As I’ve written in the past, I’ve been a long time Newsweek subscriber. The publication has evolved, congruent with the ascendance of new editors, but no more dramatic change has occurred than when Tina Brown took the helm.
Newsweek, essentially, became The Daily Beast, a different animal than what traditional Newsweek readers and subscribers sought. The change, made ever more dramatic by changes to the look and style of the publication, ultimately made us discontinue our subscription, after more than 15 years of weekly cover-to-cover reading.
News this week is that the URL newsweek.com will no longer exist; that all the content will be found on The Daily Beast’s site.
Starting July 19, we hear, newsweek.com will no longer exist. Instead that URL will redirect users to a channel on the Daily Beast site, like its current “politics,” “entertainment,” and “fashion” verticals. The Newsweek channel will still have all the archived magazine content from before (unlike Time, Newsweek puts all of its print content online), and it will be edited and updated once a day to rotate features. Newsweek/Daily Beast editor Tina Brown and Chief Digital Officer Daniel Blackman decided it made the most sense to have all-new non-magazine content appear on the Beast homepage.
What does this mean for the printed edition? Will it continue to be mailed, added to newsstands and archived in libraries? Unlikely. I predict a short life span for the printed pages from here on out. This may be outstanding news for Newsweek’s arch rival Time, but the days of printed news, delivered weekly are days gone by. News happens too fast for weeklies to be relevant, and its no surprise to me that this is where we’re landing.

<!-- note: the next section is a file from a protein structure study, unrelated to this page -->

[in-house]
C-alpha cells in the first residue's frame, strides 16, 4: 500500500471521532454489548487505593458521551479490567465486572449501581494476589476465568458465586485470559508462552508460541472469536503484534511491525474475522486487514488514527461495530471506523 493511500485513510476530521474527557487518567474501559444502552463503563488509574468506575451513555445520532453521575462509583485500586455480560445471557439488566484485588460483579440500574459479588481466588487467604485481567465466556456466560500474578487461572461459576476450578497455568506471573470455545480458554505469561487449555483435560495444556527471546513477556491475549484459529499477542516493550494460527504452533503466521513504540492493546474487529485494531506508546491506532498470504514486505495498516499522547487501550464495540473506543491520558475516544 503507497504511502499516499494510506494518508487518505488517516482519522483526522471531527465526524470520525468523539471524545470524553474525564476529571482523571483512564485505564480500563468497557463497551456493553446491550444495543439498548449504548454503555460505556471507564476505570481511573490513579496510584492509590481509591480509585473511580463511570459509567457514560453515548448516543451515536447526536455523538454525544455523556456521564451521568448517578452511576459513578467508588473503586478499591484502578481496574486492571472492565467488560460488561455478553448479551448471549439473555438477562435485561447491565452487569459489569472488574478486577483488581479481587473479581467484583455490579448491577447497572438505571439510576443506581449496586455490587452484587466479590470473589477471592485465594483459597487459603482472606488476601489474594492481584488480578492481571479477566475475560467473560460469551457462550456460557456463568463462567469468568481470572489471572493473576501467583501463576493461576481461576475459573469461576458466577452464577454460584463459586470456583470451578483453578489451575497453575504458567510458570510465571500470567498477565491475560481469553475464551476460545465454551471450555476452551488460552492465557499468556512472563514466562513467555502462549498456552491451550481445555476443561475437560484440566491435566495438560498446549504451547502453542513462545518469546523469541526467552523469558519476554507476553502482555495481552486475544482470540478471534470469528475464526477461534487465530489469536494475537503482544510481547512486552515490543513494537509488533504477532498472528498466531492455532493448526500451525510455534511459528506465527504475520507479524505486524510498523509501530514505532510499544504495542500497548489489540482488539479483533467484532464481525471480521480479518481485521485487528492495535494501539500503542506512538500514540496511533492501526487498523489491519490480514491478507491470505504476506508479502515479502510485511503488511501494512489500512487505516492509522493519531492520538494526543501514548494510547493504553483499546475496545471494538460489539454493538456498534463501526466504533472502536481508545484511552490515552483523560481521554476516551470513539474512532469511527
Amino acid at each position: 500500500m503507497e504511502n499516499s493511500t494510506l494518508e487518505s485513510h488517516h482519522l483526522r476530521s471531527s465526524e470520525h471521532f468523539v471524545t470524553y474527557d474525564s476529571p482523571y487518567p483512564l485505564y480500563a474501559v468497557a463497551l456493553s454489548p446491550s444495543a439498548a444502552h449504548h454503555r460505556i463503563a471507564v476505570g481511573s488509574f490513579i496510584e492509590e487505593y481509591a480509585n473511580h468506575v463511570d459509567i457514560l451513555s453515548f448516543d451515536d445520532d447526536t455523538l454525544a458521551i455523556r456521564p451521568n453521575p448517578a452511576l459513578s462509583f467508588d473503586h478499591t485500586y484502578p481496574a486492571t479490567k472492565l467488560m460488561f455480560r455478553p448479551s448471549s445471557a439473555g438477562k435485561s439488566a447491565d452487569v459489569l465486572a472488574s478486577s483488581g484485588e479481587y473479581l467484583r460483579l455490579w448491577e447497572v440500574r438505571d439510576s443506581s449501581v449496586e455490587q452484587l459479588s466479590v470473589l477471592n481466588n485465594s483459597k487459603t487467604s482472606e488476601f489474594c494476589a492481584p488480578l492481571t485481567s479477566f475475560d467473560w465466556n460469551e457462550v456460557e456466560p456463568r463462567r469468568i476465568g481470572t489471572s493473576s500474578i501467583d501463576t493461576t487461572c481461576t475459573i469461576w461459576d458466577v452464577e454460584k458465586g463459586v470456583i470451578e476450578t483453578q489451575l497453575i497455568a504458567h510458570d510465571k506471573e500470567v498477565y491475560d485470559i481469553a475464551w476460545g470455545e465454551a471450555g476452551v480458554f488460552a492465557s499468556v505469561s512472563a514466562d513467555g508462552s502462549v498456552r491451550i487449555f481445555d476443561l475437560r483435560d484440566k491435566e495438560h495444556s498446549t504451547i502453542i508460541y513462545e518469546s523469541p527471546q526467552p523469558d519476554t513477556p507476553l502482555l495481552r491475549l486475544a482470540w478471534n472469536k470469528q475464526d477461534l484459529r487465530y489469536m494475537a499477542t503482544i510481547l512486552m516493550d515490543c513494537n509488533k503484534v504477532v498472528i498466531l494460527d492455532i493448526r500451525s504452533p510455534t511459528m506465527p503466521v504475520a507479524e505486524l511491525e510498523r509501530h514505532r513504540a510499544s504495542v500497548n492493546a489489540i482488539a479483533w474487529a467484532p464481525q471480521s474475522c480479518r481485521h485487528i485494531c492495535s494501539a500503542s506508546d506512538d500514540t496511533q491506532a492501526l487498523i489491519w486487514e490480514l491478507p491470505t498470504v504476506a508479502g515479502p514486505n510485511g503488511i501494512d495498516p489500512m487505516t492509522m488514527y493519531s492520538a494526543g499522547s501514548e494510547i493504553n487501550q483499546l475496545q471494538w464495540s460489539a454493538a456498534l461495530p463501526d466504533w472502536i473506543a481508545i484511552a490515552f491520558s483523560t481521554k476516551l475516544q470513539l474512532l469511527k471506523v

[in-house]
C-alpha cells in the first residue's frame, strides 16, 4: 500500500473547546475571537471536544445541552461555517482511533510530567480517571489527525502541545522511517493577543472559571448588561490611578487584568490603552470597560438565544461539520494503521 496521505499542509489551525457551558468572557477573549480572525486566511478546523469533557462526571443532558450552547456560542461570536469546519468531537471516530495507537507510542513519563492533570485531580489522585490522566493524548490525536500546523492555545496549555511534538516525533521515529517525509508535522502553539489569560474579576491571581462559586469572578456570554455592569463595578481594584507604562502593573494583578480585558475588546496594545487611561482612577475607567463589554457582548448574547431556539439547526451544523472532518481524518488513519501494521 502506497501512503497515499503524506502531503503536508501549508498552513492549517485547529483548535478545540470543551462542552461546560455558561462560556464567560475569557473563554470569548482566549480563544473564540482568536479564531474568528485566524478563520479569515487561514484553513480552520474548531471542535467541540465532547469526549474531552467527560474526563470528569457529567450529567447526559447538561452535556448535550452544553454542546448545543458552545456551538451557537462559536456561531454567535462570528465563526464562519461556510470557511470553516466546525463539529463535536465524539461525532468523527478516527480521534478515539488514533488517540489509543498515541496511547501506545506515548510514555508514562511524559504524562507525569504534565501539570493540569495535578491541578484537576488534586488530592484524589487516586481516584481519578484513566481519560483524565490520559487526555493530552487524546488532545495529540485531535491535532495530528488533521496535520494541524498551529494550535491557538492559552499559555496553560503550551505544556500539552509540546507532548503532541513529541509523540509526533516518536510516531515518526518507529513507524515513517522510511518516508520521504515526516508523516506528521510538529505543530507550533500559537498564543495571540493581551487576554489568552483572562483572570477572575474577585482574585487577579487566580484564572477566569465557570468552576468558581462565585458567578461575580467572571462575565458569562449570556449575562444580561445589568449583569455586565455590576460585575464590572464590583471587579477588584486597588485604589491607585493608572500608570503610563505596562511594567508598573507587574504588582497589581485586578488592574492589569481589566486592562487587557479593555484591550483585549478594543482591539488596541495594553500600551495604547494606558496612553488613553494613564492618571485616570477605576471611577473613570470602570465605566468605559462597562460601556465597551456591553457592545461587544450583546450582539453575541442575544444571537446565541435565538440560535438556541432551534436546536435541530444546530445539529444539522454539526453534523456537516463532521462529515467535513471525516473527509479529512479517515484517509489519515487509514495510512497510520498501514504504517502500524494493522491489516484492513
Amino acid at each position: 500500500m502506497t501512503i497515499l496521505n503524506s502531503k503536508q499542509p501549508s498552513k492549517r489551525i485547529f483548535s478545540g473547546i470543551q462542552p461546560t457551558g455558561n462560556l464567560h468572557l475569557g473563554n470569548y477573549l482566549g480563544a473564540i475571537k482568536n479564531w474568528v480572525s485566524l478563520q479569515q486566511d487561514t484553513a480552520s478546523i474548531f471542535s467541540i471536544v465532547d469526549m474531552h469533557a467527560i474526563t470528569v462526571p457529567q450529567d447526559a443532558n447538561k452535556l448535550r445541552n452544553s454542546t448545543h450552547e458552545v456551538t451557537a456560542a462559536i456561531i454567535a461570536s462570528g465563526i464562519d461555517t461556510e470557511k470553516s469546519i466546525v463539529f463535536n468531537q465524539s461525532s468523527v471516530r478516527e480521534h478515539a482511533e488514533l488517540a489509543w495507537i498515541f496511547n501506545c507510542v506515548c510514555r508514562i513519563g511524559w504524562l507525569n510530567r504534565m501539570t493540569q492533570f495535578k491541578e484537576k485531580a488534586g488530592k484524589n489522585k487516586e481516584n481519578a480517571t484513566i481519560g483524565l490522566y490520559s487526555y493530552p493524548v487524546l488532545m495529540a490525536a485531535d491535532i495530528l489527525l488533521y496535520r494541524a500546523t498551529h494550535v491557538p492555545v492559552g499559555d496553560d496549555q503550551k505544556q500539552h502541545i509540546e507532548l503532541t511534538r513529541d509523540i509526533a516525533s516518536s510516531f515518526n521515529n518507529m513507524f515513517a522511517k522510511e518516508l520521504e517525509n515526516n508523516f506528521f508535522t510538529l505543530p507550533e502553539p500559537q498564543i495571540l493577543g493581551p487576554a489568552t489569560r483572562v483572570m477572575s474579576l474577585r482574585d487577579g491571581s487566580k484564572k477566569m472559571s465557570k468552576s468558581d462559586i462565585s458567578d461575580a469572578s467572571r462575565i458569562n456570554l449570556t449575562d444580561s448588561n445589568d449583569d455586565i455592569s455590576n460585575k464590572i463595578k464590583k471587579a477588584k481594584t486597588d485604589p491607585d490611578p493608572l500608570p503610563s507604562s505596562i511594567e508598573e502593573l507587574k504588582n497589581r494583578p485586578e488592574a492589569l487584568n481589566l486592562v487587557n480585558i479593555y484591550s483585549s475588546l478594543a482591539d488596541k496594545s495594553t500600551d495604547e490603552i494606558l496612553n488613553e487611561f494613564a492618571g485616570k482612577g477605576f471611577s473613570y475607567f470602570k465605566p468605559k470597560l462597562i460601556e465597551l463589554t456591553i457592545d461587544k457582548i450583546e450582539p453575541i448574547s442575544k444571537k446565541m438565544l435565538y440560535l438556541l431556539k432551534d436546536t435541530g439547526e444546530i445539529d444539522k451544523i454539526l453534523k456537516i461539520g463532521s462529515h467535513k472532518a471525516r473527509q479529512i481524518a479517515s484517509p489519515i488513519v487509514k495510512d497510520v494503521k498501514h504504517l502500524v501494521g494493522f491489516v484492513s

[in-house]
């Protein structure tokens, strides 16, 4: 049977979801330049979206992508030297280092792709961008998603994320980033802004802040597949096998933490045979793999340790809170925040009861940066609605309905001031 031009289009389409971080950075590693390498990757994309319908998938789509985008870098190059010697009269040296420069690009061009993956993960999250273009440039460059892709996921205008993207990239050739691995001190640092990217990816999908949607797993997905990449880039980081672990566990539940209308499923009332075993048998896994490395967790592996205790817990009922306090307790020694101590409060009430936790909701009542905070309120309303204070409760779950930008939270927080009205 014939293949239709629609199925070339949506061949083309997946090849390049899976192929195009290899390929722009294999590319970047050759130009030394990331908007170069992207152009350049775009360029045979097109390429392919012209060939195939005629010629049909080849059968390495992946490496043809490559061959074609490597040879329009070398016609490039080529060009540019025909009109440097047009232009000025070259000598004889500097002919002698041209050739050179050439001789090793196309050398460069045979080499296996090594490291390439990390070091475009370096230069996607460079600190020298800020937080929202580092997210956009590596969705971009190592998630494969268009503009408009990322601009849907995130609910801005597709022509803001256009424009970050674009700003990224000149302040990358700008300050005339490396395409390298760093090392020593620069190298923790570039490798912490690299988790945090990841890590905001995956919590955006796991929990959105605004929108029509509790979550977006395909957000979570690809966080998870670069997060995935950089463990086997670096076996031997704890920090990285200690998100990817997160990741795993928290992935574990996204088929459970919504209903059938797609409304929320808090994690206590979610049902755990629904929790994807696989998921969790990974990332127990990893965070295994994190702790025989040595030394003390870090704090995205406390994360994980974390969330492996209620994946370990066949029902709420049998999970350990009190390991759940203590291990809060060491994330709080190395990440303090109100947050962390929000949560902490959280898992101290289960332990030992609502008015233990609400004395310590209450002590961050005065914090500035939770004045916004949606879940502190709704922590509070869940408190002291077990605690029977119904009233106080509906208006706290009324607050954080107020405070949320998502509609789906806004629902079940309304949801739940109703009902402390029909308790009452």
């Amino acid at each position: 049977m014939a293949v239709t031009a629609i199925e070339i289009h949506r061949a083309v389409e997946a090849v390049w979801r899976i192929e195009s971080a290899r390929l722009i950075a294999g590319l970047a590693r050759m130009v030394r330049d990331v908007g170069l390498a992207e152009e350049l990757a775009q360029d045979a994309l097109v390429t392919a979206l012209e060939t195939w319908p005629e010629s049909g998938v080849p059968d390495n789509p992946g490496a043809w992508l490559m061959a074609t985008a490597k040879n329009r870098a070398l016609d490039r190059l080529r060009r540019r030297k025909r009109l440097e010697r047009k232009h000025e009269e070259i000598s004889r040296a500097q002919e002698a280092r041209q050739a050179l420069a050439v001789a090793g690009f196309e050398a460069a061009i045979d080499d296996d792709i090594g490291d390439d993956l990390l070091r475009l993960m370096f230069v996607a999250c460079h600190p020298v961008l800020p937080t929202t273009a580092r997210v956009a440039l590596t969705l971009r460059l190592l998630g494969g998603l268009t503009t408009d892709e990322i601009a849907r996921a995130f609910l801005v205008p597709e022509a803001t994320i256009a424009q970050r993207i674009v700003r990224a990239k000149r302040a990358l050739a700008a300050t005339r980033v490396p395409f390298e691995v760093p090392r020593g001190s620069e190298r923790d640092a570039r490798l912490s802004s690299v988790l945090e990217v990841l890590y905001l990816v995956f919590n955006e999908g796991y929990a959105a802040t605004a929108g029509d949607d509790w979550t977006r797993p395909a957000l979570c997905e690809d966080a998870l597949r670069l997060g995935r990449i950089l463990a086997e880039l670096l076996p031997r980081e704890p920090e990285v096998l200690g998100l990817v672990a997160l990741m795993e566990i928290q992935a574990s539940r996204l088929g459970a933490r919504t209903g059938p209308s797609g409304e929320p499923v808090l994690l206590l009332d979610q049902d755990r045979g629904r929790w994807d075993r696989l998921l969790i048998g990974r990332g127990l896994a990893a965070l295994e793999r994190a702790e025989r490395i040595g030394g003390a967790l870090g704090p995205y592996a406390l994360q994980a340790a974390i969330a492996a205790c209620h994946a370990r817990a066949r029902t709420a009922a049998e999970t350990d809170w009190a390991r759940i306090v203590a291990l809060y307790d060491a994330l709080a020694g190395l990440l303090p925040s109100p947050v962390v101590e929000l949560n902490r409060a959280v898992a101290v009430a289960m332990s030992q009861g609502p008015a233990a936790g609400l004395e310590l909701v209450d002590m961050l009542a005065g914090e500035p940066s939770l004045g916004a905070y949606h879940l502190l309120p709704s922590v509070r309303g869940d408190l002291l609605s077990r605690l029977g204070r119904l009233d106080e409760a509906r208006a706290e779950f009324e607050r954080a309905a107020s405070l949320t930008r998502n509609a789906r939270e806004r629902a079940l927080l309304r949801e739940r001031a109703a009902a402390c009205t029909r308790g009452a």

What do you think? Are you a Newsweek or Time reader or subscriber? Will you, if you have read the printed magazines, read the same content online instead? Do you already?
My parents were Newsweek subscribers, and I have been one my entire adult life. LIke you, I have been dismayed by the changes in the Tina Brown era. Most of the content is opinion columns or fluff, which while they may be enlightening, are not why I read a weekly news magazine. I want balanced, in-depth coverage and investigative reporting of important topics. That Diana cover story was hypothetical fiction and I could not finish reading it (and only started to read it out of professional curiosity). They should simply change the name to The Daily Beast and let the long-term subscribers off the hook and develop a new base of subscribers for what they are now offering. I can’t help but say “What were they thinking?”
I differ with you on your opinion that news is now transmitted so quickly that weekly news magazines are now irrelevant. Instead, I think we need them now more than ever, because they can do the sort of thoughtful, in-depth reporting that is missing from the breathless reporting of cable news, the wonderful immediacy of Twitter, and the daily deadlines of newspapers.